If some ‘laws of History’ could be taken seriously, in Italy we should feel predestinated to be first in conceiving a better democracy. Not because of the glories of our remote past, rather for the simple fact that our democracy is more disfunctional than other ones in the West.
The tribes of our peninsula did invent things that resulted very important, both good and evil -the Roman empire, the medieval city-states, the Renaissance, the Antichristian popes of said Renaissance, Grand Opera, Gabriele d’Annunzio, Fascism, et cet. Today we are forced to change dramatically.
The most relevant among possible changes is demolishing our political system, based on domineering parties and on lifetime careers of lousy politicians. The way to achieve their annihilation is shifting from elections to sortition.
Elections were and are for oligarchy. Sortition shall be again the ultimate way to enfranchise the people, as it was in the city-states of the Athenian system.
We, a Milan small group called Research Unit on Direct Democracy, were first in Italy to develop a tentative scheme for Randomcracy in a country such ours. In the year 2000 the scheme was outlined in a report by the title Il Pericle elettronico (http://www.internauta-online.com/2011/03/pericle-elettronico/). As for sortition, we value and fully accept the findings of the Kleroterian scholars Stone, Dowlen and Delannoi, the authors of the report The Lottery as a Democratic Institution.
As Western representative democracy is a joint venture between plutocracy and political professionalism, i.e. between money and career,
man in the street is a non-entity. The average citizen has no more say on how his or her government should govern than a dog has in making requests to his master. The electoral mechanism is fully responsible for the usurpation by an oligarchy of lifelong politicians who are normally corrupt, or corruptible.
The radical alternative to pluto-klepto-democracy should be (in due time will be) direct democracy, i.e, going back to Athens. However the Athenian direct democracy implied very small numbers of full, male citizens. In colossal countries of today the right thing to do is canceling the electoral process (voting should stay in referenda only) and reducing the sovereign citizens to a “macro-jury” made of a small percentage of the entire population. Such percentage should be selected by sortition and should rotate permanently, say every six months.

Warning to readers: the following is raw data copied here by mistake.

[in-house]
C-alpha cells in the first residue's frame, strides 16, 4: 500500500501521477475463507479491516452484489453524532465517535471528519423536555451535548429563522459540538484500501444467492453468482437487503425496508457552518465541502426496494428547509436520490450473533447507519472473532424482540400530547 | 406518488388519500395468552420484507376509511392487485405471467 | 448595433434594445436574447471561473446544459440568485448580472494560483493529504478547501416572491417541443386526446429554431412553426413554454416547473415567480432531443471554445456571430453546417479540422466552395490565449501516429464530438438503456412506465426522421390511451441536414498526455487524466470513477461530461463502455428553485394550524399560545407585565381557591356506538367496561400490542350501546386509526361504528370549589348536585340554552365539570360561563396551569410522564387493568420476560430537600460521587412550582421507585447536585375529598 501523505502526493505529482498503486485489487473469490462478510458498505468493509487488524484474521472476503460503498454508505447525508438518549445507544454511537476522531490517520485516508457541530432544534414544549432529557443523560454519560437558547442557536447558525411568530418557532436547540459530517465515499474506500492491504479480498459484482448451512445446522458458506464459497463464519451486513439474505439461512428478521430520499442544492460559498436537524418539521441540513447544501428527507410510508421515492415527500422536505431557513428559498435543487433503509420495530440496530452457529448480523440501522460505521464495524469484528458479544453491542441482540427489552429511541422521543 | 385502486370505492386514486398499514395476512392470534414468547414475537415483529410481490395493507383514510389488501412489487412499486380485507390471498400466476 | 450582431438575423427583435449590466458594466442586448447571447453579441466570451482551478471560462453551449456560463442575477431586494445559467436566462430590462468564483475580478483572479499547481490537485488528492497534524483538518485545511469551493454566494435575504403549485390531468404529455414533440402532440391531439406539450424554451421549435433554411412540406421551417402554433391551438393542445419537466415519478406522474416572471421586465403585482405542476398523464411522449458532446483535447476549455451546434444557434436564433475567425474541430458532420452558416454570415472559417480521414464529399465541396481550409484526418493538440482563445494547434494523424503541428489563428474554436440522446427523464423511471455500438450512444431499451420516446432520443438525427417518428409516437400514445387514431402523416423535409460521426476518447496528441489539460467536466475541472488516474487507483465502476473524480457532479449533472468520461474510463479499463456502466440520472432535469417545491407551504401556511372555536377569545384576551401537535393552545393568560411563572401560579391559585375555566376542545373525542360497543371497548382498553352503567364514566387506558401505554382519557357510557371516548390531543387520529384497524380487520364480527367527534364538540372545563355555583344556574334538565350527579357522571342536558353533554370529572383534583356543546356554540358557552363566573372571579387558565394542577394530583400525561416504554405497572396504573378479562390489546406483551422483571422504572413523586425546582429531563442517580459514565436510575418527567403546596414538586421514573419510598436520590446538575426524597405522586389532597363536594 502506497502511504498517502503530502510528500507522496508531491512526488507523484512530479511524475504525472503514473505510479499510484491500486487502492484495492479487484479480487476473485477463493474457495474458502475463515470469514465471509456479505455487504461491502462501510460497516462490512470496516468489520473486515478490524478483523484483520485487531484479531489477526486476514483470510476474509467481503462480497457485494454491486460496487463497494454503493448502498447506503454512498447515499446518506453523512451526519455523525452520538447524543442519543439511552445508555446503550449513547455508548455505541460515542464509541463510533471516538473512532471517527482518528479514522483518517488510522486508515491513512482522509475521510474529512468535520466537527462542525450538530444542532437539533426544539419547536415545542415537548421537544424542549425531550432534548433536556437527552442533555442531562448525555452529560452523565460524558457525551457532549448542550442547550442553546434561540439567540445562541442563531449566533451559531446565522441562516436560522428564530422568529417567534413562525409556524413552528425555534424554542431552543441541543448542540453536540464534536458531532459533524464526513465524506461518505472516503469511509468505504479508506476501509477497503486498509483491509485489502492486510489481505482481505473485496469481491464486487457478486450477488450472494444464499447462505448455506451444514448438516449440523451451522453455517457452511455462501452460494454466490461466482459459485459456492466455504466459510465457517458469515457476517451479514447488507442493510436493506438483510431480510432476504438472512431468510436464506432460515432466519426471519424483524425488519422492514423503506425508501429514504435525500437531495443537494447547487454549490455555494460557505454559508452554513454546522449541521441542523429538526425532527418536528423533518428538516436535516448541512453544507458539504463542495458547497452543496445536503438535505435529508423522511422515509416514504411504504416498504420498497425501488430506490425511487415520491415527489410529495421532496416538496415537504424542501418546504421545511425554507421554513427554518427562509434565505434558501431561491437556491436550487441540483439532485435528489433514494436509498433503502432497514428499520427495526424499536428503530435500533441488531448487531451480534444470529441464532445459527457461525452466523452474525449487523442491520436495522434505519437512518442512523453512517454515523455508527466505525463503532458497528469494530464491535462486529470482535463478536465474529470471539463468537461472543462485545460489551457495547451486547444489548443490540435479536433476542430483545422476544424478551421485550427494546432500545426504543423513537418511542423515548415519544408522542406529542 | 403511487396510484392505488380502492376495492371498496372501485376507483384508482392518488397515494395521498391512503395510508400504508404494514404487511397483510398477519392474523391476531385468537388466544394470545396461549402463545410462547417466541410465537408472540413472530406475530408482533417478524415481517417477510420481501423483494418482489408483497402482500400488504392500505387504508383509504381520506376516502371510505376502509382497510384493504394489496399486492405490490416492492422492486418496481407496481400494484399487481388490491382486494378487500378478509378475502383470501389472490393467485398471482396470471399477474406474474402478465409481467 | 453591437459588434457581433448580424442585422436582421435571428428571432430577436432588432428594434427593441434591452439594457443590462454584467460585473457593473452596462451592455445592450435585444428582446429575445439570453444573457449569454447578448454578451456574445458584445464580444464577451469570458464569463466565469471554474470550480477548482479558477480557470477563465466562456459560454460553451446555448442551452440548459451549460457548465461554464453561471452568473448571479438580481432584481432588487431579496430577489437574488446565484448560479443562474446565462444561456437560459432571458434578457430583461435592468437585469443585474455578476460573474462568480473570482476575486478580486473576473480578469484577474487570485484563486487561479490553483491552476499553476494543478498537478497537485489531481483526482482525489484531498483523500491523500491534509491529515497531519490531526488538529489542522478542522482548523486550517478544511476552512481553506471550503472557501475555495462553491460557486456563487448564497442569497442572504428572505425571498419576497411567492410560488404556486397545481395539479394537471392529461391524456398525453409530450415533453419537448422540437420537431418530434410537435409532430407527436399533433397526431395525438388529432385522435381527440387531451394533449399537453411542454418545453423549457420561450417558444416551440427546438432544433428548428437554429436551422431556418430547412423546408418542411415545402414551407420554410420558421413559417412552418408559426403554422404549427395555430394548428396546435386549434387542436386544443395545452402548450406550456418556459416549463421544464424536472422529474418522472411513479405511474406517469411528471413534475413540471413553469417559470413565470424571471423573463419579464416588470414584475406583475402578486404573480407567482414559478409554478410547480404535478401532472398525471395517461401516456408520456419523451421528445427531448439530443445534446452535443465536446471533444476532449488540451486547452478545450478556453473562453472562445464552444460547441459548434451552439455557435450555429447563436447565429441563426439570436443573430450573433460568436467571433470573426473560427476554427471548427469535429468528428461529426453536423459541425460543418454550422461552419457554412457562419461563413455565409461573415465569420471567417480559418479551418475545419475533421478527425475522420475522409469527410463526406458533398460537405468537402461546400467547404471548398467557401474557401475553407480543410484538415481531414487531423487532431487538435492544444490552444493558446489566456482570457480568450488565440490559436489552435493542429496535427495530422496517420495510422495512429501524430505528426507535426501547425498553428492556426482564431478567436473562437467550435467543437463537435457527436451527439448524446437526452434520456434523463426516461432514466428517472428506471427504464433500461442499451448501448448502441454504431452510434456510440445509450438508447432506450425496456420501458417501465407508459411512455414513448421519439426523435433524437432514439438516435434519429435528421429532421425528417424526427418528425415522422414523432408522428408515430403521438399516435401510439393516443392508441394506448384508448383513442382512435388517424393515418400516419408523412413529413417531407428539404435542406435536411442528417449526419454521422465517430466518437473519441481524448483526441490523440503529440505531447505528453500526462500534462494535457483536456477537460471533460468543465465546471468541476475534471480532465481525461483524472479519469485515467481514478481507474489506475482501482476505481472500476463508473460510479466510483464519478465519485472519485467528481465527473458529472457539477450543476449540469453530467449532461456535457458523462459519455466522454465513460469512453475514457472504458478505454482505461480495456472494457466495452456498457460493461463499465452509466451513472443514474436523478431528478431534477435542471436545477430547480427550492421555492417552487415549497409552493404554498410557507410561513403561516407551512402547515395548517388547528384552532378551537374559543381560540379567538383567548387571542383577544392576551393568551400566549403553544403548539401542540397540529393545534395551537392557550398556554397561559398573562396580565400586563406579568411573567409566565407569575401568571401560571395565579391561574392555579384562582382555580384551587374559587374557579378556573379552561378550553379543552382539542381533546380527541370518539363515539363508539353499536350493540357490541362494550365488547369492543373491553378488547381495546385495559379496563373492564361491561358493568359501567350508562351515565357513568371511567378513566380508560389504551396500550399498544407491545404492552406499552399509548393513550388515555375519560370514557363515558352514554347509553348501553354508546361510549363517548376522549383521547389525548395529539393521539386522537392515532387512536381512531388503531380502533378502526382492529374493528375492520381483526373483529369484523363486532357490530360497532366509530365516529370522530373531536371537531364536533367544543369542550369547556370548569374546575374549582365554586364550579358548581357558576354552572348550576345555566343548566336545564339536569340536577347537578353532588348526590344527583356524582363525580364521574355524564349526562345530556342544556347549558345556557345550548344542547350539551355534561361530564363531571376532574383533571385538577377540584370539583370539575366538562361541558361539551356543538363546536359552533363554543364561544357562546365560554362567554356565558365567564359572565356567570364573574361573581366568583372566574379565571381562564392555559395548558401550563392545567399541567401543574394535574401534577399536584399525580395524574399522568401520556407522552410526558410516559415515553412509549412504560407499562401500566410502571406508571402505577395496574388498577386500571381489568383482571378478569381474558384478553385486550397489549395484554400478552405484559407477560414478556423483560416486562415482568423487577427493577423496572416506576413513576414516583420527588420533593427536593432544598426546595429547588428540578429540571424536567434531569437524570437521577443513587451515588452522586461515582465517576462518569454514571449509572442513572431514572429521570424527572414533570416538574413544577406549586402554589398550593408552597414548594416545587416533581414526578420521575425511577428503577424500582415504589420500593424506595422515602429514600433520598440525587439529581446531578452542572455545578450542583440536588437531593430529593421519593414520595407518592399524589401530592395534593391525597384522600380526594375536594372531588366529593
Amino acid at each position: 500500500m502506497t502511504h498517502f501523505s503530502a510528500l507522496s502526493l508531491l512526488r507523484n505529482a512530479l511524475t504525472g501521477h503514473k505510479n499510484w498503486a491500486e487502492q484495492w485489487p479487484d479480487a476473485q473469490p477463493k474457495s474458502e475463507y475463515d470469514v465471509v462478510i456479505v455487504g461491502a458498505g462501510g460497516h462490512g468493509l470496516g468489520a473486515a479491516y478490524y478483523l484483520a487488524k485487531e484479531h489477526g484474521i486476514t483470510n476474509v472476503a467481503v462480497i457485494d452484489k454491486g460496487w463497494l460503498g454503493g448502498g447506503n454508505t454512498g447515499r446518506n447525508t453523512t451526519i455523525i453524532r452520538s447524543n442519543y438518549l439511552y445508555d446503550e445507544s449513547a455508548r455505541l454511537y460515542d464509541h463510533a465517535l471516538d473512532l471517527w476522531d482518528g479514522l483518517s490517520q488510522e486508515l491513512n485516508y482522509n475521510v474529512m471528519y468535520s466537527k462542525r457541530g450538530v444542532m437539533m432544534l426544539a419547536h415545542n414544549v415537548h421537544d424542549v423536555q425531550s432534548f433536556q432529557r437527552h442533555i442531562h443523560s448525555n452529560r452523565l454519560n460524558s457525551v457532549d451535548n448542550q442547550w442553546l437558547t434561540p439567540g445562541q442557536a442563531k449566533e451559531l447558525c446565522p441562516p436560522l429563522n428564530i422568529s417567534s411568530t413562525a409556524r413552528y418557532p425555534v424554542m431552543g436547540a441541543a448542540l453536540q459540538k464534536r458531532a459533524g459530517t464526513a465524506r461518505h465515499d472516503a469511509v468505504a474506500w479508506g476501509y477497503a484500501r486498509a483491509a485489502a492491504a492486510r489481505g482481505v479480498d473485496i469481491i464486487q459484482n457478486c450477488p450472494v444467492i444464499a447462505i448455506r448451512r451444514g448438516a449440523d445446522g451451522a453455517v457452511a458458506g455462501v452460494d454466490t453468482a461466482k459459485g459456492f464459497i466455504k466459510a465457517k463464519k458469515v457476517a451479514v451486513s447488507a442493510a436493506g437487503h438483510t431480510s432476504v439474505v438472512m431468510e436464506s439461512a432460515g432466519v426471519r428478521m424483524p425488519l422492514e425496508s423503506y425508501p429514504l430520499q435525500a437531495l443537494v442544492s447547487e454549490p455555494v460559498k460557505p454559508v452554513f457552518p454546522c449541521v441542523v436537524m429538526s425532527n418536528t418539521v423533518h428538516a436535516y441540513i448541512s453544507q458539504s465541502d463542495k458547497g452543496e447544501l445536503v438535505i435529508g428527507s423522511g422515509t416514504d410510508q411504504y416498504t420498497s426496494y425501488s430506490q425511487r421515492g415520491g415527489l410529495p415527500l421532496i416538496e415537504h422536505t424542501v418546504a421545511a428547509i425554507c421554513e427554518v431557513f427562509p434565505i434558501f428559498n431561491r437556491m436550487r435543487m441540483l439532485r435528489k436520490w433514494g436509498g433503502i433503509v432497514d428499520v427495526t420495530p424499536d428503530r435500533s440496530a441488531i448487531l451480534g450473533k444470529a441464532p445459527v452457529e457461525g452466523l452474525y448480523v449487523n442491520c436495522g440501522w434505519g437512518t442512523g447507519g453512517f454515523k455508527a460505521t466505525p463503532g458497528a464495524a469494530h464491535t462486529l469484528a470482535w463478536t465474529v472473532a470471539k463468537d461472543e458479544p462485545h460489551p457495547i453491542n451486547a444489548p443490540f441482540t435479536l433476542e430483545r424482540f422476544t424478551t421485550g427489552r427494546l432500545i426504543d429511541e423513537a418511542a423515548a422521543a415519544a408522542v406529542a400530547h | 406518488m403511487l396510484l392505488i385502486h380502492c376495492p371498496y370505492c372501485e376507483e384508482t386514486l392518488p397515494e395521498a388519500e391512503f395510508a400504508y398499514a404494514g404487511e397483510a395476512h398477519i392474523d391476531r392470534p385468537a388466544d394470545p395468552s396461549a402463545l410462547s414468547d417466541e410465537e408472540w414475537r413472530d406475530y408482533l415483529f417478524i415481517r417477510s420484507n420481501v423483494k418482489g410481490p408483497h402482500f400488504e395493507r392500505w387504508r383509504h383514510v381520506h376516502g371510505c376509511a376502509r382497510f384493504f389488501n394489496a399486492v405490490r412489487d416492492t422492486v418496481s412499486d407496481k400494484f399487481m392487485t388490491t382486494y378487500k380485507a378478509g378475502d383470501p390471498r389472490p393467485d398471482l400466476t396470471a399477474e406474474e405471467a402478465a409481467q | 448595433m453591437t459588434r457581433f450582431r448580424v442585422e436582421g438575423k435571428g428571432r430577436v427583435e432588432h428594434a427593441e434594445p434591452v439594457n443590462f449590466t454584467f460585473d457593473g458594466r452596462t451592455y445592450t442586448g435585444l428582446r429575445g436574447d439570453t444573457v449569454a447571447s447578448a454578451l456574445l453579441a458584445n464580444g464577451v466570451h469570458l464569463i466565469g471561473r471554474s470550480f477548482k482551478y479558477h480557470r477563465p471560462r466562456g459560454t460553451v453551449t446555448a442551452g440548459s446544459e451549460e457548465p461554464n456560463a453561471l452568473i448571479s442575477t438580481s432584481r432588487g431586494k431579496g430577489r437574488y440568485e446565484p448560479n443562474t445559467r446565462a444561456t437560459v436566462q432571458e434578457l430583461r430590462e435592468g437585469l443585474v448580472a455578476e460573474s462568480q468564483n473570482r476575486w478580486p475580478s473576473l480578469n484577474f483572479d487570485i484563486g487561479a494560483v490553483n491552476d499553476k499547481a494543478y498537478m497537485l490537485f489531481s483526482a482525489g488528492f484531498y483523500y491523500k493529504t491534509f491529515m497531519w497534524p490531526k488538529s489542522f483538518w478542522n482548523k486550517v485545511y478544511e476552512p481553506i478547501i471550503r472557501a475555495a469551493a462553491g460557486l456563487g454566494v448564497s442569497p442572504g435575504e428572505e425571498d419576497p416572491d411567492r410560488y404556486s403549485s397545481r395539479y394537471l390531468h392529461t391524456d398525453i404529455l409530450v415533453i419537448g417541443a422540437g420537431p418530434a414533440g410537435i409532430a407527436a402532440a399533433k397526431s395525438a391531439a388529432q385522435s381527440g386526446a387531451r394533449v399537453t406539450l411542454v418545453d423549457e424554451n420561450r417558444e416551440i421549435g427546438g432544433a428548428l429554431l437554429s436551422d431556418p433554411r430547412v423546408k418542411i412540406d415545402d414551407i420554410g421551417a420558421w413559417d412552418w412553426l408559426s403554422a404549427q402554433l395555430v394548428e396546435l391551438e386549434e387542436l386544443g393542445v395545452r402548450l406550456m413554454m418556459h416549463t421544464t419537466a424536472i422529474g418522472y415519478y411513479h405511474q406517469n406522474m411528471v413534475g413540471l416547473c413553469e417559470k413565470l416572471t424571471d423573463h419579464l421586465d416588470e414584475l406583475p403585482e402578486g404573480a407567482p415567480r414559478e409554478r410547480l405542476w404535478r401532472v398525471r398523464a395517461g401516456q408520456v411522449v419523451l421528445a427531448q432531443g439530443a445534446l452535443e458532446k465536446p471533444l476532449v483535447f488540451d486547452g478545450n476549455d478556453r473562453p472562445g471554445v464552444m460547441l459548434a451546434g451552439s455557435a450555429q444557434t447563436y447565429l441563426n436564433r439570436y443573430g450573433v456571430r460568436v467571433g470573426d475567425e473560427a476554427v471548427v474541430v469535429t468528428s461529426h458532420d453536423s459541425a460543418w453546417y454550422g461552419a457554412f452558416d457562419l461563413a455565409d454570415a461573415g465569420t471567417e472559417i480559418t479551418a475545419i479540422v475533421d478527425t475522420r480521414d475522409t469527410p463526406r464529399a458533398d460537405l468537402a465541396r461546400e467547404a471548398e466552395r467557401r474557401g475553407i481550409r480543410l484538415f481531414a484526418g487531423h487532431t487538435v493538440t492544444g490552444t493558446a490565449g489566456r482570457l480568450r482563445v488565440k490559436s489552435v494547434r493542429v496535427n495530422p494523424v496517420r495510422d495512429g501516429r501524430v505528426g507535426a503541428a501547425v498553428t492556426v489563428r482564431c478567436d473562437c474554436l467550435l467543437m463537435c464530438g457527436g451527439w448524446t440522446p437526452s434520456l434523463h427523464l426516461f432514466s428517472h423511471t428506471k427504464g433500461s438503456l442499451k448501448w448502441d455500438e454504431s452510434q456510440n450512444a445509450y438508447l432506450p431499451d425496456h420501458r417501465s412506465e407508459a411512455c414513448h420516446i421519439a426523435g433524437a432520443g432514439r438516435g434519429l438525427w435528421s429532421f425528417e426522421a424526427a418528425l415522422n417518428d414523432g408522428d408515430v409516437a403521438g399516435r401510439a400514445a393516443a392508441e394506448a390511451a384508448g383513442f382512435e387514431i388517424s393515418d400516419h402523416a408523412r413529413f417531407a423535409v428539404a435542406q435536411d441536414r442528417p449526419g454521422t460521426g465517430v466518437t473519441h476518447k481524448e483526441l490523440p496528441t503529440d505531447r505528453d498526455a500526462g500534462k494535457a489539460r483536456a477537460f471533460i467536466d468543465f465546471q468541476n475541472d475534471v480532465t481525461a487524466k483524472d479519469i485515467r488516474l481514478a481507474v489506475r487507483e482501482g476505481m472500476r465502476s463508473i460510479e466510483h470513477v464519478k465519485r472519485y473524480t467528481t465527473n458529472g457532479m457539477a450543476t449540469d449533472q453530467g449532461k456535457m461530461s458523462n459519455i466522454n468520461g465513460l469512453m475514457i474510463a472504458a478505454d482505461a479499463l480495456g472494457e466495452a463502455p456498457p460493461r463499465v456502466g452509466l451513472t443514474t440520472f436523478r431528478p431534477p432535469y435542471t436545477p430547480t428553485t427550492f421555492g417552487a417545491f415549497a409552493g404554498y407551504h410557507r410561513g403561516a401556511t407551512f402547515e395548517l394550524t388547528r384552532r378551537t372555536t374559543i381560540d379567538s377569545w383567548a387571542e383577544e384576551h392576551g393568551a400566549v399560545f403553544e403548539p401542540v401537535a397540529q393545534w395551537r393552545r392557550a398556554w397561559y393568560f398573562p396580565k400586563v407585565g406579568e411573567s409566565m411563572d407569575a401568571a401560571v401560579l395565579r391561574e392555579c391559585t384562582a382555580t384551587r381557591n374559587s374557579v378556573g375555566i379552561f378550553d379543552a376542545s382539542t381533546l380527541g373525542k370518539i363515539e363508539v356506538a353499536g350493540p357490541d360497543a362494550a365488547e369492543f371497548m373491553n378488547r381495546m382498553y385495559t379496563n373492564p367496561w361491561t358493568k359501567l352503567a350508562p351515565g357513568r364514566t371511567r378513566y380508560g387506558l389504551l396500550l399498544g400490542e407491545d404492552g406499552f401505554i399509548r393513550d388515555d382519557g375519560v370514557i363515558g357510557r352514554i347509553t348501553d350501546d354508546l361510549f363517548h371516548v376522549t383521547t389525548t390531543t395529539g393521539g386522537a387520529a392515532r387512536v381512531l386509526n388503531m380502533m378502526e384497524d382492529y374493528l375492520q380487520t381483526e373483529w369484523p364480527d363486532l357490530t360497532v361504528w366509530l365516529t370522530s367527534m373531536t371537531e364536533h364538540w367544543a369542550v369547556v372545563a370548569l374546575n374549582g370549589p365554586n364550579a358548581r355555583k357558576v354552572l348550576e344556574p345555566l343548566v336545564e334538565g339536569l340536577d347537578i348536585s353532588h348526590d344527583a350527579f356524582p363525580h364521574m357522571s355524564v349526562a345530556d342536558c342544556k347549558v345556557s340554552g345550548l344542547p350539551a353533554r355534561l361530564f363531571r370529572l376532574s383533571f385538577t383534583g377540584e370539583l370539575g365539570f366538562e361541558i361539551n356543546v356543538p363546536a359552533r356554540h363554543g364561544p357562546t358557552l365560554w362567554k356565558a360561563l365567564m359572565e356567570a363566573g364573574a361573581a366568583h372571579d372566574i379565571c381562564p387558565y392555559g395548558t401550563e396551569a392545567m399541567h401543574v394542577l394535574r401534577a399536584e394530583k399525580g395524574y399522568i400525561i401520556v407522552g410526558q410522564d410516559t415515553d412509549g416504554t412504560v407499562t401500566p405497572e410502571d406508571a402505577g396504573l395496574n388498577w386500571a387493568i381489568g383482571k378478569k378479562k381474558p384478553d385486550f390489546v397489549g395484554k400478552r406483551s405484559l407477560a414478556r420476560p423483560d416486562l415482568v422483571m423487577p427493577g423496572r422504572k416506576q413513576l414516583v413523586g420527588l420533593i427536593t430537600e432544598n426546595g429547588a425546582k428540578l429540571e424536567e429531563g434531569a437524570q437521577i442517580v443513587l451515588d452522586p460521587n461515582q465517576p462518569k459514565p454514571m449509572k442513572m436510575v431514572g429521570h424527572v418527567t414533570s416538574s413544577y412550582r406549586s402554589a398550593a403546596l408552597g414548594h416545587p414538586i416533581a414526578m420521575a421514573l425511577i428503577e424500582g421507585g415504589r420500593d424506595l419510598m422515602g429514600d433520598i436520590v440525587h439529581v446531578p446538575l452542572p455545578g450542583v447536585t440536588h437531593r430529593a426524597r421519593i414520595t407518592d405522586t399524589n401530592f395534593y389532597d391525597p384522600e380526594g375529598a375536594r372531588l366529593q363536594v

Hereinafter we offer a few additional remarks as to the possible operational ways of a system based onsortition.
We insist that the right formula for sortition would not be a lottery in the general population. In ancient Athens as in modern Switzerland, direct democracy asks for small numbers. The median qualifications of the entire population are too low everywhere. The future Polis, i.e. the political body, should consist of approximately half a million, rotating, term hypercitizens, randomly selected for six months out of the better qualified part of the population: out of the persons who are more educated, or more work-experienced, or more motivated and aware, or more civic/humanitarian-minded than the average. Anybody should be included who can prove by exams to be fit to act as “term sovereign citizen”. A high body of the judiciary should decide whether persons not possessing factually demonstrable qualifications should, on application and exam, be included in the roll of rotating hypercitizens. In a nation of 60 million, a rough half would possibly be the right section from which to draw the basic class of half-million hypercitizens.
The six month term of moderately paid “political service” would be renewable only once or twice.
Two or more successive random selections might be held among the hypercitizens, so the political body would result as made up by three, four or more classes, each of whom providing ascending levels of random selected officials. Members of parliament would be drawn in the intermediate class or order. Ministers of the central government would be drawn in the top class: f.i. a Treasury secretary should be found in a very small number of top bankers, economists, heads of large corporations, outstanding thinkers, other highly successful individuals. For the office of mayor or councilperson in a small town, a member of the bottom class would be adequate.
A. Massimo Calderazzi and the team of Internauta